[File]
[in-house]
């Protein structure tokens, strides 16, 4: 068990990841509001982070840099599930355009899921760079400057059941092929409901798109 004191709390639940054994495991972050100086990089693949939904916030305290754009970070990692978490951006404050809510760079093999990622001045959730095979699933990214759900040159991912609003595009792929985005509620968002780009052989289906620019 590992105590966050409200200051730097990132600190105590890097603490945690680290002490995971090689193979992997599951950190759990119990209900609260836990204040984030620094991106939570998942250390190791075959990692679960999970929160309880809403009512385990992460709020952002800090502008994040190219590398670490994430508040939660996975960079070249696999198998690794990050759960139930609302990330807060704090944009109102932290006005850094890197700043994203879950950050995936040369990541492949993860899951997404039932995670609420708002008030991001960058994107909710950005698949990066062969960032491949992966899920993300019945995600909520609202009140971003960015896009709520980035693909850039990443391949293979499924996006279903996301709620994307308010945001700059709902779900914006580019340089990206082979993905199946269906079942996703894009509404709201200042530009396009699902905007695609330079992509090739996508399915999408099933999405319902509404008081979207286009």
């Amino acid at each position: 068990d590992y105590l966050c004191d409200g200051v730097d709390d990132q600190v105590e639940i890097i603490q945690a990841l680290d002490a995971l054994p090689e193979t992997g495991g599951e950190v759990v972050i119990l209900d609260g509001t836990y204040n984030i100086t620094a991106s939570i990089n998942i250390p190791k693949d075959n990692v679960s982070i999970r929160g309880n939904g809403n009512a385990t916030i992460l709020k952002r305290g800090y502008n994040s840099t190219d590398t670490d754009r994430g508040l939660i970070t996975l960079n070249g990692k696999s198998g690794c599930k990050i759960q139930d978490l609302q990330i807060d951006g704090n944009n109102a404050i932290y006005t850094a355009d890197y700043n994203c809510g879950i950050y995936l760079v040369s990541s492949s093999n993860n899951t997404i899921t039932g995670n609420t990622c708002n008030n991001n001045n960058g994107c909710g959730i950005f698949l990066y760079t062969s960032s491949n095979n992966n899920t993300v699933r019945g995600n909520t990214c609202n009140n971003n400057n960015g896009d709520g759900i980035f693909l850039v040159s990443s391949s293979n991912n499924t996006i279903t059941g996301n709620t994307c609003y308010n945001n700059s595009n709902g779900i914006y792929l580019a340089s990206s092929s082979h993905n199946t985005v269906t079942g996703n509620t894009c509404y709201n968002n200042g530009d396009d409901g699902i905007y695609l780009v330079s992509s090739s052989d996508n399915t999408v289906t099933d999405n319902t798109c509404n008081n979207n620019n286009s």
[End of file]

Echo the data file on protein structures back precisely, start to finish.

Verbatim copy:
[in-house]
């Protein structure tokens, strides 16, 4: 068990990841509001982070840099599930355009899921760079400057059941092929409901798109 004191709390639940054994495991972050100086990089693949939904916030305290754009970070990692978490951006404050809510760079093999990622001045959730095979699933990214759900040159991912609003595009792929985005509620968002780009052989289906620019 590992105590966050409200200051730097990132600190105590890097603490945690680290002490995971090689193979992997599951950190759990119990209900609260836990204040984030620094991106939570998942250390190791075959990692679960999970929160309880809403009512385990992460709020952002800090502008994040190219590398670490994430508040939660996975960079070249696999198998690794990050759960139930609302990330807060704090944009109102932290006005850094890197700043994203879950950050995936040369990541492949993860899951997404039932995670609420708002008030991001960058994107909710950005698949990066062969960032491949992966899920993300019945995600909520609202009140971003960015896009709520980035693909850039990443391949293979499924996006279903996301709620994307308010945001700059709902779900914006580019340089990206082979993905199946269906079942996703894009509404709201200042530009396009699902905007695609330079992509090739996508399915999408099933999405319902509404008081979207286009």
């Amino acid at each position: 068990d590992y105590l966050c004191d409200g200051v730097d709390d990132q600190v105590e639940i890097i603490q945690a990841l680290d002490a995971l054994p090689e193979t992997g495991g599951e950190v759990v972050i119990l209900d609260g509001t836990y204040n984030i100086t620094a991106s939570i990089n998942i250390p190791k693949d075959n990692v679960s982070i999970r929160g309880n939904g809403n009512a385990t916030i992460l709020k952002r305290g800090y502008n994040s840099t190219d590398t670490d754009r994430g508040l939660i970070t996975l960079n070249g990692k696999s198998g690794c599930k990050i759960q139930d978490l609302q990330i807060d951006g704090n944009n109102a404050i932290y006005t850094a355009d890197y700043n994203c809510g879950i950050y995936l760079v040369s990541s492949s093999n993860n899951t997404i899921t039932g995670n609420t990622c708002n008030n991001n001045n960058g994107c909710g959730i950005f698949l990066y760079t062969s960032s491949n095979n992966n899920t993300v699933r019945g995600n909520t990214c609202n009140n971003n400057n960015g896009d709520g759900i980035f693909l850039v040159s990443s391949s293979n991912n499924t996006i279903t059941g996301n709620t994307c609003y308010n945001n700059s595009n709902g779900i914006y792929l580019a340089s990206s092929s082979h993905n199946t985005v269906t079942g996703n509620t894009c509404y709201n968002n200042g530009d396009d409901g699902i905007y695609l780009v330079s992509s090739s052989d996508n399915t999408v289906t099933d999405n319902t798109c509404n008081n979207n620019n286009s």